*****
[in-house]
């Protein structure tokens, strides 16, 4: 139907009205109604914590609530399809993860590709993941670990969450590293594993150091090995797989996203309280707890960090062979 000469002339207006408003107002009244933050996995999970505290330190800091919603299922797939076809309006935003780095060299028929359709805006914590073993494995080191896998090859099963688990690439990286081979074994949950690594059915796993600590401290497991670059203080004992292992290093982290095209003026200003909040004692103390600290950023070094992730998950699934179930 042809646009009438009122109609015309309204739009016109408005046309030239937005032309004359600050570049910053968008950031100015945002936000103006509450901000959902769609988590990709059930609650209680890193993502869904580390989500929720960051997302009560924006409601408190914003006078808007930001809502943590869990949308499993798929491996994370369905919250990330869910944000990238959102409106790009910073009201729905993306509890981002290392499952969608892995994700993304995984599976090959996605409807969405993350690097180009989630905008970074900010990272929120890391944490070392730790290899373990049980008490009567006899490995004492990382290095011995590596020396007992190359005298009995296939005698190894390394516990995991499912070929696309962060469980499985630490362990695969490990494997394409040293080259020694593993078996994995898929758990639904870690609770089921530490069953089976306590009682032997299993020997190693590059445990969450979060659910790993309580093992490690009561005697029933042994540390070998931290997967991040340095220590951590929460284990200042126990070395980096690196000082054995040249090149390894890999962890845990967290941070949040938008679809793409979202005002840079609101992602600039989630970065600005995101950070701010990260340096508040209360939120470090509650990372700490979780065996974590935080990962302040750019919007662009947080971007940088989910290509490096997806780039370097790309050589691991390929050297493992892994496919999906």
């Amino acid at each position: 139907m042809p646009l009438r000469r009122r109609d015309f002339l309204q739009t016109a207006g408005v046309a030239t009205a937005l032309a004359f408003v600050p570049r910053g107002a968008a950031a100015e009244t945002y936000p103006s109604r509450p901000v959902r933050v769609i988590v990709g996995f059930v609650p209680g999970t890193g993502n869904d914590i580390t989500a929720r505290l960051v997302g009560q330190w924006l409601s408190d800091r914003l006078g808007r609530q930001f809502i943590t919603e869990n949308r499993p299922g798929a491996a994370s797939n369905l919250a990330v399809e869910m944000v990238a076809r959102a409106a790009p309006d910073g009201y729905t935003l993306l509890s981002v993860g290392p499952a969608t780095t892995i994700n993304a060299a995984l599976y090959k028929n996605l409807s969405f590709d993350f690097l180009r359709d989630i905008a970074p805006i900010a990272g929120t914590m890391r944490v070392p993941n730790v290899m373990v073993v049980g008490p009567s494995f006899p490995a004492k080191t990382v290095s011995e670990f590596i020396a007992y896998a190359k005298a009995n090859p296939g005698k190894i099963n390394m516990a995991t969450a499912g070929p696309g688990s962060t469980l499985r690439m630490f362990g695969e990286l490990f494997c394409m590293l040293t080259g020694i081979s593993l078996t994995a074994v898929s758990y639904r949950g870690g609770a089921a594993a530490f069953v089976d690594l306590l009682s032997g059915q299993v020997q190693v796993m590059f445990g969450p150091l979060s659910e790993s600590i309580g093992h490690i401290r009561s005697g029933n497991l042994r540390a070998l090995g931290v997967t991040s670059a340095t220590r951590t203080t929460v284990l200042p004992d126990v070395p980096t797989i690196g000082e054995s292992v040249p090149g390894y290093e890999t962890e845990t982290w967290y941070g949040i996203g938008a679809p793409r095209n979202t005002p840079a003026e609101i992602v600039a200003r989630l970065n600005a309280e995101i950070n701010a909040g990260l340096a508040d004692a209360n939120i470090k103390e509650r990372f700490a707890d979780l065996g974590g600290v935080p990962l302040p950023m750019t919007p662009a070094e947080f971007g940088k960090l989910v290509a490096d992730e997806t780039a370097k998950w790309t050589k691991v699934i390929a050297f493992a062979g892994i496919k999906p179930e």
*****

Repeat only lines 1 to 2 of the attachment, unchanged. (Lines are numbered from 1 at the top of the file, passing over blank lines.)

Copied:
[in-house]
């Protein structure tokens, strides 16, 4: 139907009205109604914590609530399809993860590709993941670990969450590293594993150091090995797989996203309280707890960090062979 000469002339207006408003107002009244933050996995999970505290330190800091919603299922797939076809309006935003780095060299028929359709805006914590073993494995080191896998090859099963688990690439990286081979074994949950690594059915796993600590401290497991670059203080004992292992290093982290095209003026200003909040004692103390600290950023070094992730998950699934179930 042809646009009438009122109609015309309204739009016109408005046309030239937005032309004359600050570049910053968008950031100015945002936000103006509450901000959902769609988590990709059930609650209680890193993502869904580390989500929720960051997302009560924006409601408190914003006078808007930001809502943590869990949308499993798929491996994370369905919250990330869910944000990238959102409106790009910073009201729905993306509890981002290392499952969608892995994700993304995984599976090959996605409807969405993350690097180009989630905008970074900010990272929120890391944490070392730790290899373990049980008490009567006899490995004492990382290095011995590596020396007992190359005298009995296939005698190894390394516990995991499912070929696309962060469980499985630490362990695969490990494997394409040293080259020694593993078996994995898929758990639904870690609770089921530490069953089976306590009682032997299993020997190693590059445990969450979060659910790993309580093992490690009561005697029933042994540390070998931290997967991040340095220590951590929460284990200042126990070395980096690196000082054995040249090149390894890999962890845990967290941070949040938008679809793409979202005002840079609101992602600039989630970065600005995101950070701010990260340096508040209360939120470090509650990372700490979780065996974590935080990962302040750019919007662009947080971007940088989910290509490096997806780039370097790309050589691991390929050297493992892994496919999906």